Clinical Laboratory Improvement Amendments (CLIA)
The CLIA regulates approximately 260,000 laboratory entities in the United States and ensures quality lab testing. Started in 1988, the CLIA does not regulate just IVF laboratories but all labs (except research) that perform testing on humans.
College of American Pathologists (CAP)
For more than 70 years, the CAP has been an international leader in medicine. The Accreditation Committee of the College of American Pathologists ensures the highest standard of care for all laboratory patients. Inspectors check all the laboratory’s records and procedures for the preceding two years. They go on to examine lab staff qualifications, facilities, safety programs and overall management.
Tennessee Reproductive Medicine’s laboratory has been awarded this accreditation. Our lab is one of more than 8,000 CAP-accredited facilities in the world. The federal government recognizes the CAP Laboratory Accreditation Program as being equal to or more stringent than the government’s own inspection program.
Society for Assisted Reproductive Technology (SART)
SART sets the standards for infertility care and represents the majority of the assisted reproductive technology clinics in the U.S. Clinics can choose to be a member of SART or not. The organization sets the standards that all members must follow and requires members to report birth outcomes and advertise those outcomes honestly.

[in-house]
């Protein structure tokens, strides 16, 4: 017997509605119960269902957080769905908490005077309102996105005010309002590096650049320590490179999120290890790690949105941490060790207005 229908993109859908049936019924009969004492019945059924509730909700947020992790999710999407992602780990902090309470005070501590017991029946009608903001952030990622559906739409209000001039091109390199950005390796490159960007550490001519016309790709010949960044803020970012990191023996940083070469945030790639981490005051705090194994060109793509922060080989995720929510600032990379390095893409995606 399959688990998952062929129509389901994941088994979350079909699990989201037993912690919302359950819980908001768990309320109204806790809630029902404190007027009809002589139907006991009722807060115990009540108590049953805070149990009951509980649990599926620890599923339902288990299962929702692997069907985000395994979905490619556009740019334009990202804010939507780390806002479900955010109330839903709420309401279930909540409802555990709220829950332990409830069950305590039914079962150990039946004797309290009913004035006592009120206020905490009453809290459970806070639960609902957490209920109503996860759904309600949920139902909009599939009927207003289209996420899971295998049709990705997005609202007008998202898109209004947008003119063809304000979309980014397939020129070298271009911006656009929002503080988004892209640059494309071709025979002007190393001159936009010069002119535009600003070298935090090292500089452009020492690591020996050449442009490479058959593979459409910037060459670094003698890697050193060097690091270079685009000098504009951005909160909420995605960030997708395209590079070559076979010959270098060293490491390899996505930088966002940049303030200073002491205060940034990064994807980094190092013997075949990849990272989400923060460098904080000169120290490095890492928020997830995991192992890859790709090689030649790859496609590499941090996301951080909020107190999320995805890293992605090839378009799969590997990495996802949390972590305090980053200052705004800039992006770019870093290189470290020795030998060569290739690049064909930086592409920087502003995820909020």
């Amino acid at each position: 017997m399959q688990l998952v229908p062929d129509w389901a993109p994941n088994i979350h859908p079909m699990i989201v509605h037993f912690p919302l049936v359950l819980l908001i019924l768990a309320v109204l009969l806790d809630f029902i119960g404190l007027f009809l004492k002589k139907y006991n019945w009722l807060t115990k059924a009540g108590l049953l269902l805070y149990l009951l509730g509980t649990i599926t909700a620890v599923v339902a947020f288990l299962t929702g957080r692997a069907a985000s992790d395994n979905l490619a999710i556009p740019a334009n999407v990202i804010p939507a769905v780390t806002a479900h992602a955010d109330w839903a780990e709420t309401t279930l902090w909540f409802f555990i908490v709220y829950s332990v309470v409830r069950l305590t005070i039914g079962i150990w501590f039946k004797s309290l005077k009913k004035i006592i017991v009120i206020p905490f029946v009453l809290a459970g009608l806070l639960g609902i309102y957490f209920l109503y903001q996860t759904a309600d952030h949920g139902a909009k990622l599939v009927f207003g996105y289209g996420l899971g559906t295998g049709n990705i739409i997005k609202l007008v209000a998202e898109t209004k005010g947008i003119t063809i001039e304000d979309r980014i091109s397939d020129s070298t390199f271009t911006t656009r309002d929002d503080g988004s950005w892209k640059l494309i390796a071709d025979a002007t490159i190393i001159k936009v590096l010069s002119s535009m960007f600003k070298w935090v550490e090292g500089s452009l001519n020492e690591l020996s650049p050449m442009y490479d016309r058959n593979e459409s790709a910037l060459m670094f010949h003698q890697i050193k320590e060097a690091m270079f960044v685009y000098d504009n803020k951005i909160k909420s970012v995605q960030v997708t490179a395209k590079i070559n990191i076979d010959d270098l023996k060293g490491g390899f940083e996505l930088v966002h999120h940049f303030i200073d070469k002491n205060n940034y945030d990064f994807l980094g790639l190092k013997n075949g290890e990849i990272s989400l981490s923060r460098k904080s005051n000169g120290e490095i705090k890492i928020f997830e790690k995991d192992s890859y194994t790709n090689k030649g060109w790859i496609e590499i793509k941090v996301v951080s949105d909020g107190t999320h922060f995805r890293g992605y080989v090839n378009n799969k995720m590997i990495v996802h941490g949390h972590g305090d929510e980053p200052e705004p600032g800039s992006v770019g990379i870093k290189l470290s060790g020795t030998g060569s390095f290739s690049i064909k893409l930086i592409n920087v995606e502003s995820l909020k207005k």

Many insurance companies only provide coverage at fertility clinics that are SART members.
Our IVF protocols, your peace of mind
In addition to submitting our laboratory and office to auditing and adhering to the regulations of the above organizations, TRM has a secure protocol to ensure mix-ups do not happen. Below is a brief description of some of our guidelines for the chain of custody in the embryology laboratory.
Embryos/oocytes from retrieval to cryopreservation
- Embryologist talks to the patient before the egg retrieval to confirm name, date of birth and treatment plan.
- Once patient is brought into the procedure room, there is a “time out” to verify that it is the correct patient.
- All dishes and incubator spaces are labeled with the patient’s name and date of birth.
- The embryologist never has more than one patient’s embryos out of the incubator at the same time.
- All dishes are checked and matched with incubator door label before placing them back into the incubator.